Li Sun Mushrooms
Grown in a disused Railway tunnel in Mittagong, the mushroom tunnel was originally built in 1886 to house a single-track railway line. By 1919, it had to be replaced with the still-functioning double-track tunnel to its right, built to cope with the rise in traffic on the route following the founding of Canberra, Australia’s purpose-built capital city.
Since there is currently only one other disused railway tunnel used for mushroom growing in the whole of Australia, these mushrooms have evolved to fit an extremely specialised environmental niche: they are species designed for architecture. The tunnel for which these mushrooms have been so carefully developed is 650 metres long and about 30 metres deep. Buried under solid rock and deprived of the New South Wales sunshine, the temperature holds at a steady 15º Celsius. The fluorescent lights flick on at 5:30 a.m. every day, switching off again exactly 12 hours later.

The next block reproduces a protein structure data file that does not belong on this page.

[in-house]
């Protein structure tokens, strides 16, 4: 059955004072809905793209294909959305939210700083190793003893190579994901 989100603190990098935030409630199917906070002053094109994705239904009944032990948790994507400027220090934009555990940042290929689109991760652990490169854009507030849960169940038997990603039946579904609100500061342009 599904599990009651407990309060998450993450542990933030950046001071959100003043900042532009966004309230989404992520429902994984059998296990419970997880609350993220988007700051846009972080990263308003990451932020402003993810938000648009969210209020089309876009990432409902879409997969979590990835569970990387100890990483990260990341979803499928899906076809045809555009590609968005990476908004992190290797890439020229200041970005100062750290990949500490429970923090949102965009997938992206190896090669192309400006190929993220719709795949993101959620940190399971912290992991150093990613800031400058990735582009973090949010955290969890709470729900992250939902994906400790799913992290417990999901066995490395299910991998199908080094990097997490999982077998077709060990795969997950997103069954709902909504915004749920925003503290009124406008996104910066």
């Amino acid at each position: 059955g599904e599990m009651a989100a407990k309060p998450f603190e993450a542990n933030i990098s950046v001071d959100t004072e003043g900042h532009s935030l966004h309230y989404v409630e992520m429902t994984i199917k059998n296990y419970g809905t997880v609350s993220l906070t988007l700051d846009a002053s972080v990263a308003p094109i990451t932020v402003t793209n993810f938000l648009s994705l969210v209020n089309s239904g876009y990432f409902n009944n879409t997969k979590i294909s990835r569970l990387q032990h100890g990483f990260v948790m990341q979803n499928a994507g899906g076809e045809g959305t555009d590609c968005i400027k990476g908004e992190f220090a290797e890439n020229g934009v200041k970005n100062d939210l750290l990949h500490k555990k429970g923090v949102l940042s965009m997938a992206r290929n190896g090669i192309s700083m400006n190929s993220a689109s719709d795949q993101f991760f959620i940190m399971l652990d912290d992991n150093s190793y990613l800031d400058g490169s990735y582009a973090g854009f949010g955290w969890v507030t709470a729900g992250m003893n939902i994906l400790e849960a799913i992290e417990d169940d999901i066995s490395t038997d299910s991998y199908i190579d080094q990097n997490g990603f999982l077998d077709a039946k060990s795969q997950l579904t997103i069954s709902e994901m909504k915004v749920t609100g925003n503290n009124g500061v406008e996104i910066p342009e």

The current exotic mushroom operations, established by Dr. Arrold in 1987, are unique in Australia. The environmental conditions in the tunnel, namely low temperature and high humidity, are ideal for growing half a dozen varieties of exotic mushrooms. The particular environment in the tunnel is very close to the atmospheric conditions experienced in the mountainous regions of China, Japan and Korea where these types of mushrooms grow naturally.
Interesting fact: The humidity level fluctuates seasonally, and would reach an unacceptable aridity in the winter if Dr. Arrold did not wet the floors and run a fogger during the coldest months.
Address: 16 Davy St, Mittagong
Open: By Appointment Only
Phone: 02 4871 2879